Gas, crude, heating oil -- don't let the different terms fool you. And please, don't get caught up in the hourly alerts on CNBC about inventory data, supplies, and price spikes.

The fact is that the energy sector is hot; it's been hot the entire year, and it's as likely as tomorrow's sunrise to get hotter next year (OK, maybe not that likely). Natural gas futures just climbed to their highest level ever recorded, crude tapped five-week highs, Old Man pre-Winter has been clobbering the Midwest, and China continues to burn more oil than an '85 Chevy.

So, take one of the stories circulating on Wall Street that energy simply can't move any higher with a grain of salt. Goldman Sachs recently challenged this view by labeling the current trend in rising energy costs as a "super-spike price phase." Even ConocoPhillips' (NYSE:COP) $35.6 billion buyout of Burlington Resources (NYSE:BR) on Tuesday is being perceived by some as a quest for resources and expectations of higher energy prices. You decide which side to believe.

The whole energy story really boils down to a very basic Economics 101 equation: More demand plus less supply equals higher prices. The International Energy Agency recently upped its expectations for 2006 global oil product demand by 130,000 barrels a day to 1.79 million. Looking ahead even further, 2007 to 2010 shows that globally we are expected to burn some 1.8 million to 2 million barrels of oil a day.

Meanwhile, geologists say that 90% of all the oil in the world has already been tapped into, and 80% of existing oil fields are in the process of depleting.

OK, enough doom and gloom. One of the brightest energy plays right now is Statoil (NYSE:STO), a company that owns big untapped gas resources and is a main player in deep-water exploration. The Norwegian giant just signed a 10-year deal with Enterprise Product Partners for the sale and storage of liquefied natural gas. Last year alone it produced 402 million barrels of oil equivalents. Oh, and it's up 56% this year and was hardly fazed by a record 80 million kroner ($10.4 million) fine after a natural gas blowout at one of its offshore platforms. By the way, did you realize that Norway is the third-largest oil exporter after Saudi Arabia and Russia? Didn't think so.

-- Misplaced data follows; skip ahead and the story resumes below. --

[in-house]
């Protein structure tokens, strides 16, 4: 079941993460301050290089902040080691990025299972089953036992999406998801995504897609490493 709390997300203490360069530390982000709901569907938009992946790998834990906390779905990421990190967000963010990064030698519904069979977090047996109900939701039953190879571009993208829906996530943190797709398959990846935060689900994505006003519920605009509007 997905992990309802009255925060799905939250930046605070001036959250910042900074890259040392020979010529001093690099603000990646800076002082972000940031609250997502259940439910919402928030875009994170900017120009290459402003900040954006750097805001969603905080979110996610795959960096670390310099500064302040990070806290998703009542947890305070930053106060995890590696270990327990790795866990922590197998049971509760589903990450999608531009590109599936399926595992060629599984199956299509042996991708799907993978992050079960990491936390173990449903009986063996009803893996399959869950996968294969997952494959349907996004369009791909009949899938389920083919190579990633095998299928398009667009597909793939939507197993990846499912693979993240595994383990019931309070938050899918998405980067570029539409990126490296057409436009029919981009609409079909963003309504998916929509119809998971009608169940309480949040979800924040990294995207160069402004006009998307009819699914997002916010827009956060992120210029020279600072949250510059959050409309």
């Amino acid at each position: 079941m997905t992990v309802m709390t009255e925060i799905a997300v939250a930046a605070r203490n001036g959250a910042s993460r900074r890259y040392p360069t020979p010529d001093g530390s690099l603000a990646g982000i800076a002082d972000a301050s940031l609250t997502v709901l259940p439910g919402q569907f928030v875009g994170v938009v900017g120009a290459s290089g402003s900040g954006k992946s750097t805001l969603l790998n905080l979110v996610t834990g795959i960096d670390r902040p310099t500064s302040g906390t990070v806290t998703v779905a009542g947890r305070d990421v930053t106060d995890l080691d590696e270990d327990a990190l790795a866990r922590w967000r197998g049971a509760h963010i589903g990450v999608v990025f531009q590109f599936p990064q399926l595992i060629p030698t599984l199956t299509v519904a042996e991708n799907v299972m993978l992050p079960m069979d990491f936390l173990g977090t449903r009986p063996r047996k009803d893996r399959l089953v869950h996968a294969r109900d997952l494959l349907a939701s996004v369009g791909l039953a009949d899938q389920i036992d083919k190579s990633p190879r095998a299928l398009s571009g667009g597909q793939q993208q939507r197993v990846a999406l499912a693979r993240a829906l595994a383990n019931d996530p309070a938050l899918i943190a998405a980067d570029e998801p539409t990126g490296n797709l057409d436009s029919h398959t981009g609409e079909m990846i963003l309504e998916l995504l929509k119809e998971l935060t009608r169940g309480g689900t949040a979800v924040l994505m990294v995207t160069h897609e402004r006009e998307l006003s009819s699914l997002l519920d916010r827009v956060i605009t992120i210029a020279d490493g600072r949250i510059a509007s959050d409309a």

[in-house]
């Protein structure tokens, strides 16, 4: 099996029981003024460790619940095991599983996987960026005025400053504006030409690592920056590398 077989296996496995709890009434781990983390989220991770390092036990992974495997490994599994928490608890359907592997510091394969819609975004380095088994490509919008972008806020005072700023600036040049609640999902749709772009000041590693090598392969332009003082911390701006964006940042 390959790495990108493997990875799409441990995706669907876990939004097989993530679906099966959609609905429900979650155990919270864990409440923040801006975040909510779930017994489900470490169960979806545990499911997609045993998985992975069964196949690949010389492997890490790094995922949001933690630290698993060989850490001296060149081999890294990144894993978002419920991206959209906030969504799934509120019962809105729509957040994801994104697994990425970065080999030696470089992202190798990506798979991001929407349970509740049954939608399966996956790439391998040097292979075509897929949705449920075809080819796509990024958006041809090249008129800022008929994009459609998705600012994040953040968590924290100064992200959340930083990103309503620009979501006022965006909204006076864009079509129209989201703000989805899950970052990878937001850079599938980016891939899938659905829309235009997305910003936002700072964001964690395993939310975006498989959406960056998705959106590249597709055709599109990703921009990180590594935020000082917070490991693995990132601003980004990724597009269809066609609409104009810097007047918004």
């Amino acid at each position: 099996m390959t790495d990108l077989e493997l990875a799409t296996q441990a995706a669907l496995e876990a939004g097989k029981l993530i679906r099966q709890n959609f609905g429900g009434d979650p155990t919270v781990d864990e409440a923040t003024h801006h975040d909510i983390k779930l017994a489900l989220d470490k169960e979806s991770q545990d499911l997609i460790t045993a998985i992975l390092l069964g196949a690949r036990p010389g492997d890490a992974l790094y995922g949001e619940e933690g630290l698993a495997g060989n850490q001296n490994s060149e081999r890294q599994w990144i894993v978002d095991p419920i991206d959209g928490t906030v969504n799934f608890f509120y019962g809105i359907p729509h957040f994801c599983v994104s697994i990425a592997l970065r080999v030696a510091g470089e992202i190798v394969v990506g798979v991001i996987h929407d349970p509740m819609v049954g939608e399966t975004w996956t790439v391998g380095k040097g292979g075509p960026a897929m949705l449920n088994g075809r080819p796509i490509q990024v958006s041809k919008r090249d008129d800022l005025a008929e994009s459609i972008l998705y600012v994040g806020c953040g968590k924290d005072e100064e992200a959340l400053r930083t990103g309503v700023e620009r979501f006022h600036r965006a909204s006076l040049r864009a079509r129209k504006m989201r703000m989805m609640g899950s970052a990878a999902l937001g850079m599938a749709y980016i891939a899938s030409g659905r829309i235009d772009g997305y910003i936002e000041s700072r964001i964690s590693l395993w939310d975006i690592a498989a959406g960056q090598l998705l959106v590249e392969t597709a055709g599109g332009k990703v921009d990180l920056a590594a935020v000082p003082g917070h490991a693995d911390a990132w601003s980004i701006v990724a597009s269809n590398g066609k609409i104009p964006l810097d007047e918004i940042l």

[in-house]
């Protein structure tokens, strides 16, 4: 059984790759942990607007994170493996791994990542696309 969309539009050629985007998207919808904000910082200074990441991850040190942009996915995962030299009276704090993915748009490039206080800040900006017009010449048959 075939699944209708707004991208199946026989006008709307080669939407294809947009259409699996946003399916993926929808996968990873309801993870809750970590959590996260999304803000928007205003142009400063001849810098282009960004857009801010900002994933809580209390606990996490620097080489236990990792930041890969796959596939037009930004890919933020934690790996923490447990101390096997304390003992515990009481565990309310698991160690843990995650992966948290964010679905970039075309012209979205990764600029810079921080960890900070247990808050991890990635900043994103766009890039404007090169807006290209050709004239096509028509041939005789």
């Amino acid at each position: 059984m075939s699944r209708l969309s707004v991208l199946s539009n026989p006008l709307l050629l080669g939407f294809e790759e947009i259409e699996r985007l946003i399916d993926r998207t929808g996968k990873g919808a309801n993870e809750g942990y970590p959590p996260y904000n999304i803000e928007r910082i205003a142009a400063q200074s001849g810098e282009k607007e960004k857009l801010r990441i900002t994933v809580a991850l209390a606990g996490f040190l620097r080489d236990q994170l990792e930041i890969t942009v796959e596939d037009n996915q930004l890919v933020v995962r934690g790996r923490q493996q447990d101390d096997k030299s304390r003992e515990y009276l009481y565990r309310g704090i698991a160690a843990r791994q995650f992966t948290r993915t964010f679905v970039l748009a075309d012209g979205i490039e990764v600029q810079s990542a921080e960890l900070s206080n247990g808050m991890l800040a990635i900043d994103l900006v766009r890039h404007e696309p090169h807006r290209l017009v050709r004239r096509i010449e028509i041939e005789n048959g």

Statoil might be an attractive opportunity at the current valuation. Its American depositary receipts trade for just under $24 per share, and the company sports a price-to-earnings ratio of 10.87. The P/E is in line with the industry average of 10.3, but Statoil's five-year annual growth rate of 18.9% is very strong compared with its competitors.

For the wise investor, this stock may be a way to make higher energy costs work for you instead of the other way around.

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Fool contributor Karen Riccio is a Southern California-based freelance financial writer with access to some of the best burritos north of the Mexican border. She doesn't own shares in any of the companies mentioned in the article. She welcomes your emails.